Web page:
June 1987



Saturday June 6th :  Botanic Garden Walk.  Tom will continue our discussion of the Zambezi Valley vegetation.  We hope to consider the Jesse bush which grows on the Aeolian Kalahari Sands.  Meet at the car park at 1045 hours for 1100 hours.

Sunday June 7th :  The Ayshire branch has invited us to join them in exploring another beautiful riverine site on Glen-a-el Farm.  The last visit was a most rewarding one with spectacular riverine forest .  The party will depart from the Ayrshire Rural Council Offices at 0930 hours.  For further information contact either Gill Henderson at Raffingora 3113 or Kim Damstra at Harare 84419.

Sunday June 21st :  A return visit to Alamein Farm, Beatrice.  There was so much we missed on our last rainy outing to Alamein we would really like to return.  We will plan once again to spend the morning in the mopane with the Combretum imberbe, and Combetum hereroense and Cassine transvaalensis.  Perhaps we will see Strychnos pungens in fruit, and here is a challenge to all the tree growers, this is a species which Tom has not been able to germinate to it does not occur in the Gardens!

Saturday June 27th : A pleasant stroll in the Mukuvisi Woodlands.  Meet at 1500 hours at the corner of Paget Road and Inyanga Crescent.


Sunday June 7th : we will go to the Matopos, the Honeyguide Highway area.  Meet at Retreat, 0830 hours.  Bring lunch, as this will be a day excursion.

Ormocarpum trichocarpum. Photo: Bart Wursten. Source: Flora of Zimbabwe

Ormocarpum trichocarpum. Photo: L. E. Lauritsen. Source: Flora of Zimbabwe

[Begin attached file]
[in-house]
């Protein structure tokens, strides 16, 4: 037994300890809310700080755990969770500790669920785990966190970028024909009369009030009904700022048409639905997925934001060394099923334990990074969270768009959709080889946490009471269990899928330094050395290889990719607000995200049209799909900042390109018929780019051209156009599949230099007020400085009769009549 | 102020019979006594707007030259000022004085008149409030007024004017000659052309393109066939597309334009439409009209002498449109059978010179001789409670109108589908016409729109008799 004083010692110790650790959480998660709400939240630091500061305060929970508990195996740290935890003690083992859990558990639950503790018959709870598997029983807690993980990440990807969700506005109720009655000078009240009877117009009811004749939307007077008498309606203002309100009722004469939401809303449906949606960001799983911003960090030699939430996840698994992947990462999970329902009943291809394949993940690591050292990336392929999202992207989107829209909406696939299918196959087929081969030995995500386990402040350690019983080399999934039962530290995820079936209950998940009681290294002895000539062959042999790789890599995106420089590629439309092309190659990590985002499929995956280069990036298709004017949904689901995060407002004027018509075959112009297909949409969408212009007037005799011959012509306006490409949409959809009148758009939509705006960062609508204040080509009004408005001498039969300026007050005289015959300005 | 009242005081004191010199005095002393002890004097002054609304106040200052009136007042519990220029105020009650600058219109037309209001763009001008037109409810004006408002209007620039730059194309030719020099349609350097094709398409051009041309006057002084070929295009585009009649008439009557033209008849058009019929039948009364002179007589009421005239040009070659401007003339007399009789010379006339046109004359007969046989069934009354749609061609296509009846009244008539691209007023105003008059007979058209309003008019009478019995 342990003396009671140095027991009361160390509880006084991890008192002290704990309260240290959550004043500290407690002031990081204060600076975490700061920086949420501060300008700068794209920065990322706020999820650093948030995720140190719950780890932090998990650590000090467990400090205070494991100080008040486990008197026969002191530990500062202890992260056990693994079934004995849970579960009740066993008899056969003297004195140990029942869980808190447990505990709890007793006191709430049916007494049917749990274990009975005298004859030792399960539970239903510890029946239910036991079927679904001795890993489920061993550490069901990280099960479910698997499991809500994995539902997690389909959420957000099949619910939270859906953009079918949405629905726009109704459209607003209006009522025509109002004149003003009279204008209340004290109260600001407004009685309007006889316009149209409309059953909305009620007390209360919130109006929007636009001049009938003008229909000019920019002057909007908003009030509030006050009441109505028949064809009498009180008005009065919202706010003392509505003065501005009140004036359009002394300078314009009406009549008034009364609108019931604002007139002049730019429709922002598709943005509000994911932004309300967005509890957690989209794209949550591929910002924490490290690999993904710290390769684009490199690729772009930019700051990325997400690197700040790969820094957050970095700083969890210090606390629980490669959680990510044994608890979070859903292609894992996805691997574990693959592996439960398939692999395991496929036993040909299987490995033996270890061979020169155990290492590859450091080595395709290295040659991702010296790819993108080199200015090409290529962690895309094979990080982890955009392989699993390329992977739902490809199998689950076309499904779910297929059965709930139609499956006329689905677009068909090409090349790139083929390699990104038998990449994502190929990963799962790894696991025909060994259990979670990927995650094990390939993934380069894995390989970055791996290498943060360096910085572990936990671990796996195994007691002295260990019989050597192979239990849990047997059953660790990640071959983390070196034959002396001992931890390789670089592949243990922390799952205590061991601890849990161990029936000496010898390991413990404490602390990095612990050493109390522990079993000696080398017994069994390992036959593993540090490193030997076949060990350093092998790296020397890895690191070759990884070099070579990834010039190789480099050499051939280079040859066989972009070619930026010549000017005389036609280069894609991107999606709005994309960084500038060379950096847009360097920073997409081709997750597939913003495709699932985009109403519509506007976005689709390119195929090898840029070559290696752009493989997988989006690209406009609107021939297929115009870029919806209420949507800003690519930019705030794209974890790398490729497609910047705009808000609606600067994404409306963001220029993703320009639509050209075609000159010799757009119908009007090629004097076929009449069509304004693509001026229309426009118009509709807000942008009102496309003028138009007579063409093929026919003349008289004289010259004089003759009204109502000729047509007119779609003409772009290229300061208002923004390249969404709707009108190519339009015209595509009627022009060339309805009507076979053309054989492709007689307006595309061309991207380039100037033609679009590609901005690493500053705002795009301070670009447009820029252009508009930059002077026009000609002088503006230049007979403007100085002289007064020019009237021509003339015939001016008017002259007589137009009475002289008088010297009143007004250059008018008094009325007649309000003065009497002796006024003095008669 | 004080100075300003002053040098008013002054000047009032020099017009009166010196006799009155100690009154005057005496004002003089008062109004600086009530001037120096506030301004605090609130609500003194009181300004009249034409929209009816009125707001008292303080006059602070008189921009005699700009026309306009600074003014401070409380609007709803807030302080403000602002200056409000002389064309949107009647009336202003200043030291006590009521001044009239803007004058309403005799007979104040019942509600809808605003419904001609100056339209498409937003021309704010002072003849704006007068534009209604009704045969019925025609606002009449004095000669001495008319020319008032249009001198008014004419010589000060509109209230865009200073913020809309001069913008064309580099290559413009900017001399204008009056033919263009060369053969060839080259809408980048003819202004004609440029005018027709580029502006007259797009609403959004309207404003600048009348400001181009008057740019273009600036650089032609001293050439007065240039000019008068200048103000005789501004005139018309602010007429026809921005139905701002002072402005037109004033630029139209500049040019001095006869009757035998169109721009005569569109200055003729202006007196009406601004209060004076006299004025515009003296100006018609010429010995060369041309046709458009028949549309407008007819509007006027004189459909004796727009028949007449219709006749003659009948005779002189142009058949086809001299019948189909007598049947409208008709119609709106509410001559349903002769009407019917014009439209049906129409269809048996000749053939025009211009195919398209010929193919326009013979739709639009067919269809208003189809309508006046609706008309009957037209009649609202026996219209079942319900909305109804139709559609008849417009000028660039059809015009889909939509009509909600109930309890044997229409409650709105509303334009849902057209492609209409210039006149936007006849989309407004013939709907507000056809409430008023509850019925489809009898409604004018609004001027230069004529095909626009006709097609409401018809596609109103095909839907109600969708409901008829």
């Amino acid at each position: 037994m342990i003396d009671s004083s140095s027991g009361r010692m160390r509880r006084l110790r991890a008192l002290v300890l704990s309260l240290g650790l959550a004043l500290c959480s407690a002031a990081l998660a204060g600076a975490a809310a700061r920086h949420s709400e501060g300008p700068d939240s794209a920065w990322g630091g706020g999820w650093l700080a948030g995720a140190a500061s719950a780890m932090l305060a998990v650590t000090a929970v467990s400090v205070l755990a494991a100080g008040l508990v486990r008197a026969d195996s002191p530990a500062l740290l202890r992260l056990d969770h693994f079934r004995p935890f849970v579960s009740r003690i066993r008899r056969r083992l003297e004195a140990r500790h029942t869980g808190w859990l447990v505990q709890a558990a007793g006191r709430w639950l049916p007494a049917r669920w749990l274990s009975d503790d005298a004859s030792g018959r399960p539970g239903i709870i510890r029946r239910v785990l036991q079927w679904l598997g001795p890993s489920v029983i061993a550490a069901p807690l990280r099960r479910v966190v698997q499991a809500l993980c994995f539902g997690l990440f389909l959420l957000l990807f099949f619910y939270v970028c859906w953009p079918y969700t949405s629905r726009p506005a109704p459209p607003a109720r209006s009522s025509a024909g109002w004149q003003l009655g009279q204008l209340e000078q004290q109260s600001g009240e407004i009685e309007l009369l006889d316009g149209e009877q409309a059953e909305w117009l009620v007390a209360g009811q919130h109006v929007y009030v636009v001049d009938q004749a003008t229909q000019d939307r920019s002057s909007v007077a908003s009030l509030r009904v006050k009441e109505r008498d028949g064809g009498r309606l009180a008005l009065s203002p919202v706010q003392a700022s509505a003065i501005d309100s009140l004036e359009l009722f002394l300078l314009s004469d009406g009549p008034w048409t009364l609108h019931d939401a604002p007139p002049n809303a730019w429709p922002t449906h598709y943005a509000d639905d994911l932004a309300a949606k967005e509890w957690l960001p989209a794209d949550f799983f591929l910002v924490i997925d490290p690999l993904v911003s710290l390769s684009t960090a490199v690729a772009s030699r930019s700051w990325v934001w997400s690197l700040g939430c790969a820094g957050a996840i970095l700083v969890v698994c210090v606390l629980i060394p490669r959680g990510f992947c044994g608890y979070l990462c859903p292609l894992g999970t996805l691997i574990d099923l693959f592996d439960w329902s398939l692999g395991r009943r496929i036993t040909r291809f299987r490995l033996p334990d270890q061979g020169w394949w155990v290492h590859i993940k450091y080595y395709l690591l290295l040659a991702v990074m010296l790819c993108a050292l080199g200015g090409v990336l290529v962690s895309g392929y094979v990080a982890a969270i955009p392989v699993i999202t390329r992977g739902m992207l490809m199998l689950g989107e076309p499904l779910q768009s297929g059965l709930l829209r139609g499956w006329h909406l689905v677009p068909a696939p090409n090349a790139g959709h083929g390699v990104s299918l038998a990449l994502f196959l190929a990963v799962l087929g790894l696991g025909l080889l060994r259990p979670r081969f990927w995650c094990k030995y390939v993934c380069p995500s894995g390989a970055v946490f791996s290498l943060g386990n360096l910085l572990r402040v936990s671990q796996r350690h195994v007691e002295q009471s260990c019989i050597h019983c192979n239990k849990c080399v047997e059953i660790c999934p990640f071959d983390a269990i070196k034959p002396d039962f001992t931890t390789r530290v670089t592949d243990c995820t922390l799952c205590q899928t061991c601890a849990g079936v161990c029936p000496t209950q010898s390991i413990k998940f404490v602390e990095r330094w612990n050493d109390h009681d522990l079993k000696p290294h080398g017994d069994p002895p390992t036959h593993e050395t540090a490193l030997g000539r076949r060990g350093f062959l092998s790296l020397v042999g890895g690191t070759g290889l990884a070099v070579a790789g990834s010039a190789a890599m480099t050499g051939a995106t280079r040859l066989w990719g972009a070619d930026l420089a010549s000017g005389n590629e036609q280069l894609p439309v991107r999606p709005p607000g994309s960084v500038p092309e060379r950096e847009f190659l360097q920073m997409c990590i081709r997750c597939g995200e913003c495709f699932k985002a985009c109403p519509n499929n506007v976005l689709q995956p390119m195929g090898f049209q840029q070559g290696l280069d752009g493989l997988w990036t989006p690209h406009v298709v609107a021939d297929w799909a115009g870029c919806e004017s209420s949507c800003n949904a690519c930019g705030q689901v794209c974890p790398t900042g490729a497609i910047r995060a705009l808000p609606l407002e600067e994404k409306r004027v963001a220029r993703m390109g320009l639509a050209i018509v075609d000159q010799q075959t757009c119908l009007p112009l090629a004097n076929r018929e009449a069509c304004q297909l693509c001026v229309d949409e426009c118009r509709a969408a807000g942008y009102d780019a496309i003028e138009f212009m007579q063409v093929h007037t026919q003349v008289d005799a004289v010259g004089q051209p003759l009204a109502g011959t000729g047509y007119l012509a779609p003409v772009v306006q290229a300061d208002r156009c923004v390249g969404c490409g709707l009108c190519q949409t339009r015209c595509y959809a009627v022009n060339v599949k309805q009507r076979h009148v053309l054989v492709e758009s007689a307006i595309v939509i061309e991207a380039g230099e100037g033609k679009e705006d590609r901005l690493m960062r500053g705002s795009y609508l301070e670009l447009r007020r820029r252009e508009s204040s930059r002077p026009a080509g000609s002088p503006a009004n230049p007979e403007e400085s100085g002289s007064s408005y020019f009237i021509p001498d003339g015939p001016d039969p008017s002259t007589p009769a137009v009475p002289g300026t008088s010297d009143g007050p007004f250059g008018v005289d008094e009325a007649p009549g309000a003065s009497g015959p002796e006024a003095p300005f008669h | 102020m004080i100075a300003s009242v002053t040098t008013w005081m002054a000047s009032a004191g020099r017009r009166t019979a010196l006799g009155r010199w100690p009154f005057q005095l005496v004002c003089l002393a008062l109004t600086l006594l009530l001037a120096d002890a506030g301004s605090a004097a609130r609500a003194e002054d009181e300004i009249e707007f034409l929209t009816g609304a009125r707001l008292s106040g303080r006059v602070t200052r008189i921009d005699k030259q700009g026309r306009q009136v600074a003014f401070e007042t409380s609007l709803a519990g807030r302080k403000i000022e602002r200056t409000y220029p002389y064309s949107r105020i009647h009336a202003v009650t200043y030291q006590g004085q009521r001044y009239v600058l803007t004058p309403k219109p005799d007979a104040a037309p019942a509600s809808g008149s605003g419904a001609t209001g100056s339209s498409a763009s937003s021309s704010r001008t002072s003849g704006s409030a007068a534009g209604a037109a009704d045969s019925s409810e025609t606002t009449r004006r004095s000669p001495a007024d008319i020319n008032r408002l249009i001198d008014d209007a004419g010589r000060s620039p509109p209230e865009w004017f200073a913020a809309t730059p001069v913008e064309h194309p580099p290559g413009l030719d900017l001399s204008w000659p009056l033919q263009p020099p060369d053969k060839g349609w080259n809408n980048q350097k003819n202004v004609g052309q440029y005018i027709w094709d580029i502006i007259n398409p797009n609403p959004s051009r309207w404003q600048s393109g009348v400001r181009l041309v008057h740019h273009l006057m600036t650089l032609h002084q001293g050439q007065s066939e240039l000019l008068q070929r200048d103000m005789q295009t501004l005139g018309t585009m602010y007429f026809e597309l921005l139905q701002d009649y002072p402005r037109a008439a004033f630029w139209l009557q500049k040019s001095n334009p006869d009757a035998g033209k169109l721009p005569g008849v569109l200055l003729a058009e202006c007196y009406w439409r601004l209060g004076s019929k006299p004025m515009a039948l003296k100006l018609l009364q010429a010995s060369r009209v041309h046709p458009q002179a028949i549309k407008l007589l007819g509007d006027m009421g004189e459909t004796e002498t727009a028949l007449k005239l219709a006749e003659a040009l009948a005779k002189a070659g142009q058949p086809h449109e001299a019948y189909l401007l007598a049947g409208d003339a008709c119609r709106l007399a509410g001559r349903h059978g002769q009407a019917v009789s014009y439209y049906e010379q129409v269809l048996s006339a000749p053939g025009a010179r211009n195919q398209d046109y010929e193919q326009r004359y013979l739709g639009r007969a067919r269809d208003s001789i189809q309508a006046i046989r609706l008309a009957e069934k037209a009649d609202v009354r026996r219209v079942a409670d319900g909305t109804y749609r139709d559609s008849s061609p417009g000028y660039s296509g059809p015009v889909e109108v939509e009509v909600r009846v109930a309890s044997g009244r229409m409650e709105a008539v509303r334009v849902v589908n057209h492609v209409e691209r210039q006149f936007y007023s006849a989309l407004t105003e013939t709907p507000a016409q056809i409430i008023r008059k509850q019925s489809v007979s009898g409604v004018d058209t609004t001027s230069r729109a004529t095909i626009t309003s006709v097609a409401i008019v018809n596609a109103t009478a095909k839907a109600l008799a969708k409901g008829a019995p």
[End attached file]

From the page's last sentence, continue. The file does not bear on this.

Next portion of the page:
On Sunday 3rd May we went to the area of Old Bulawayo, (Lobengula’s establishment of the 1870’s) and also to the former Jesuit Mission nearby which was the first Roman Catholic Church in this country.  We found some 50 tree species, a lot of Acacia karroo, some still flowering and many with seed pods that were sickle shaped but much more constricted than usual, more like Acacia nilotica.  Perhaps this was due to the exceptionally dry season.  Acacia nilotica was also widespread in the area and there were quite a few Acacia robusta.  We found many Rhus tenuinervis as well as some Rhus pyroides too, several Berchemia zeyheri, Brachylaena rotundata, far from rotund, quite pointed in fact, Euclea divinorum, E.natalensis,, E.undulata, in fairly thick clumps, a lot of Carisa edulis, Cassine matabelica,  C.transvaalensis, Catha edulis, one Celtis africana, Cussonia natalensis, Dichrostachys cinerea, Diplorhynchus condylocarpon, Diospyros lycioides, Dovyalis caffra, almost thorny enough to be Scolopia, Faurea saligna, Ficus thonningii, 3 species of Maytenus, M.heterophylla, M.senegalensis and M.undata with white powdery bloom, Ormocarpum trichocarpum with many hairy caterpillar pods, a very small Protea gaguedi some Erythrina latissima with leaves a bit smaller than usual, Schrebera alata very green and leafy compared to most trees seen on this day, Tapiphyllum velutinum, a largish Ximenia americana in fruit, Ximenia caffra and some fair size Zizyphus mucronata.  Generally many of the trees had smaller leaves than usual and we wondered whether this was because of dry poorer soil or the weather we have experienced lately, probably both.